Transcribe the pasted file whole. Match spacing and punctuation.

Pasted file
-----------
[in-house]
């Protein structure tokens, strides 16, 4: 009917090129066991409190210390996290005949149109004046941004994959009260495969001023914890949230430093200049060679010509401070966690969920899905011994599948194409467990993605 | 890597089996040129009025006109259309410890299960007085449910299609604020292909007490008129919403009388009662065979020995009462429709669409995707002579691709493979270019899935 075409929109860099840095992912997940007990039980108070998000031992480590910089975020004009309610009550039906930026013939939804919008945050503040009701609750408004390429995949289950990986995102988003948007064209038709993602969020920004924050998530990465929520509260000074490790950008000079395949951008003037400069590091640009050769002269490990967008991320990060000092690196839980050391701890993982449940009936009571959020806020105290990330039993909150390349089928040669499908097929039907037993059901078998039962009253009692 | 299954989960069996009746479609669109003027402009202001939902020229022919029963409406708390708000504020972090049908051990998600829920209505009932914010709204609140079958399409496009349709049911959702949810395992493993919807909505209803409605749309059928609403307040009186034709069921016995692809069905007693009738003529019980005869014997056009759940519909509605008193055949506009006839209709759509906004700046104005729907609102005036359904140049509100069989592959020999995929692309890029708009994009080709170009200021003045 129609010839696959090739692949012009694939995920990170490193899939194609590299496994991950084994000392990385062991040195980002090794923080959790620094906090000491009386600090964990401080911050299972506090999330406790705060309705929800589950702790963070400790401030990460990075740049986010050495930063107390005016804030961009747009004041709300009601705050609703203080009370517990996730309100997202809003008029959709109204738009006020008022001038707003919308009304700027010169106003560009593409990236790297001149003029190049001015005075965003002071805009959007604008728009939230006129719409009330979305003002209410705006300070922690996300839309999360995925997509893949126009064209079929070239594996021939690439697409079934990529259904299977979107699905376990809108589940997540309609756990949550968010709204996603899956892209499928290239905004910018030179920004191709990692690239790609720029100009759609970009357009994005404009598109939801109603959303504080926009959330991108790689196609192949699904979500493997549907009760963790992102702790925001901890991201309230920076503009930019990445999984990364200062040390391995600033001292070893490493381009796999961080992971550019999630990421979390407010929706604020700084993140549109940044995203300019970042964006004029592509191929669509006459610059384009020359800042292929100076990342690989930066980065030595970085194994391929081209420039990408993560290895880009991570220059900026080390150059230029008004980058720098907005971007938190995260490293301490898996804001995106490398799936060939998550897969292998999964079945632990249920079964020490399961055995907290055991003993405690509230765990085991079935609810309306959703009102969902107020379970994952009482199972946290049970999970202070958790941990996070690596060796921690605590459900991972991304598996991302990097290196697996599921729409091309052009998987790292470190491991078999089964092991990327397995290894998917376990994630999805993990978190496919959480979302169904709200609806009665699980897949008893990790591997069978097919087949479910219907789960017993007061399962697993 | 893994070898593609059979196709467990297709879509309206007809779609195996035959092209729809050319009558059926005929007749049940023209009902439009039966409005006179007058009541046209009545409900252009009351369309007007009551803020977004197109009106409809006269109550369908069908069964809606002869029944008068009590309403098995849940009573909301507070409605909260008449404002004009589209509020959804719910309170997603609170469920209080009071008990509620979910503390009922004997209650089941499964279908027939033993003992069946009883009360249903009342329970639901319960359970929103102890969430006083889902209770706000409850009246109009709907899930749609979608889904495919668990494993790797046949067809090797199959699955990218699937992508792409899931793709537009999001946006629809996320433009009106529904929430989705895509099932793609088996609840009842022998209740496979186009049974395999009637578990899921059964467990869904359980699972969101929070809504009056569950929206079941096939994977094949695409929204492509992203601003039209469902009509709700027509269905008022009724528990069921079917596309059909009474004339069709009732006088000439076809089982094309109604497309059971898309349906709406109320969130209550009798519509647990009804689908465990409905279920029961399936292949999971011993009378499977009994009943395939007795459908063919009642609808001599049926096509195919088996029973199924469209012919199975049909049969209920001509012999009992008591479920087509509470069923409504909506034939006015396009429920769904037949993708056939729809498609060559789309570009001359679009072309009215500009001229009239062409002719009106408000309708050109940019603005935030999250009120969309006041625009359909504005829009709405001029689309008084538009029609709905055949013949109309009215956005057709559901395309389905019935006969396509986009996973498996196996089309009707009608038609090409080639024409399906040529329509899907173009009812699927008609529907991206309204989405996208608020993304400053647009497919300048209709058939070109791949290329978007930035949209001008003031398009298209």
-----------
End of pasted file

[in-house]
């Protein structure tokens, strides 16, 4: 009917090129066991409190210390996290005949149109004046941004994959009260495969001023914890949230430093200049060679010509401070966690969920899905011994599948194409467990993605 | 890597089996040129009025006109259309410890299960007085449910299609604020292909007490008129919403009388009662065979020995009462429709669409995707002579691709493979270019899935 075409929109860099840095992912997940007990039980108070998000031992480590910089975020004009309610009550039906930026013939939804919008945050503040009701609750408004390429995949289950990986995102988003948007064209038709993602969020920004924050998530990465929520509260000074490790950008000079395949951008003037400069590091640009050769002269490990967008991320990060000092690196839980050391701890993982449940009936009571959020806020105290990330039993909150390349089928040669499908097929039907037993059901078998039962009253009692 | 299954989960069996009746479609669109003027402009202001939902020229022919029963409406708390708000504020972090049908051990998600829920209505009932914010709204609140079958399409496009349709049911959702949810395992493993919807909505209803409605749309059928609403307040009186034709069921016995692809069905007693009738003529019980005869014997056009759940519909509605008193055949506009006839209709759509906004700046104005729907609102005036359904140049509100069989592959020999995929692309890029708009994009080709170009200021003045 129609010839696959090739692949012009694939995920990170490193899939194609590299496994991950084994000392990385062991040195980002090794923080959790620094906090000491009386600090964990401080911050299972506090999330406790705060309705929800589950702790963070400790401030990460990075740049986010050495930063107390005016804030961009747009004041709300009601705050609703203080009370517990996730309100997202809003008029959709109204738009006020008022001038707003919308009304700027010169106003560009593409990236790297001149003029190049001015005075965003002071805009959007604008728009939230006129719409009330979305003002209410705006300070922690996300839309999360995925997509893949126009064209079929070239594996021939690439697409079934990529259904299977979107699905376990809108589940997540309609756990949550968010709204996603899956892209499928290239905004910018030179920004191709990692690239790609720029100009759609970009357009994005404009598109939801109603959303504080926009959330991108790689196609192949699904979500493997549907009760963790992102702790925001901890991201309230920076503009930019990445999984990364200062040390391995600033001292070893490493381009796999961080992971550019999630990421979390407010929706604020700084993140549109940044995203300019970042964006004029592509191929669509006459610059384009020359800042292929100076990342690989930066980065030595970085194994391929081209420039990408993560290895880009991570220059900026080390150059230029008004980058720098907005971007938190995260490293301490898996804001995106490398799936060939998550897969292998999964079945632990249920079964020490399961055995907290055991003993405690509230765990085991079935609810309306959703009102969902107020379970994952009482199972946290049970999970202070958790941990996070690596060796921690605590459900991972991304598996991302990097290196697996599921729409091309052009998987790292470190491991078999089964092991990327397995290894998917376990994630999805993990978190496919959480979302169904709200609806009665699980897949008893990790591997069978097919087949479910219907789960017993007061399962697993 | 893994070898593609059979196709467990297709879509309206007809779609195996035959092209729809050319009558059926005929007749049940023209009902439009039966409005006179007058009541046209009545409900252009009351369309007007009551803020977004197109009106409809006269109550369908069908069964809606002869029944008068009590309403098995849940009573909301507070409605909260008449404002004009589209509020959804719910309170997603609170469920209080009071008990509620979910503390009922004997209650089941499964279908027939033993003992069946009883009360249903009342329970639901319960359970929103102890969430006083889902209770706000409850009246109009709907899930749609979608889904495919668990494993790797046949067809090797199959699955990218699937992508792409899931793709537009999001946006629809996320433009009106529904929430989705895509099932793609088996609840009842022998209740496979186009049974395999009637578990899921059964467990869904359980699972969101929070809504009056569950929206079941096939994977094949695409929204492509992203601003039209469902009509709700027509269905008022009724528990069921079917596309059909009474004339069709009732006088000439076809089982094309109604497309059971898309349906709406109320969130209550009798519509647990009804689908465990409905279920029961399936292949999971011993009378499977009994009943395939007795459908063919009642609808001599049926096509195919088996029973199924469209012919199975049909049969209920001509012999009992008591479920087509509470069923409504909506034939006015396009429920769904037949993708056939729809498609060559789309570009001359679009072309009215500009001229009239062409002719009106408000309708050109940019603005935030999250009120969309006041625009359909504005829009709405001029689309008084538009029609709905055949013949109309009215956005057709559901395309389905019935006969396509986009996973498996196996089309009707009608038609090409080639024409399906040529329509899907173009009812699927008609529907991206309204989405996208608020993304400053647009497919300048209709058939070109791949290329978007930035949209001008003031398009298209």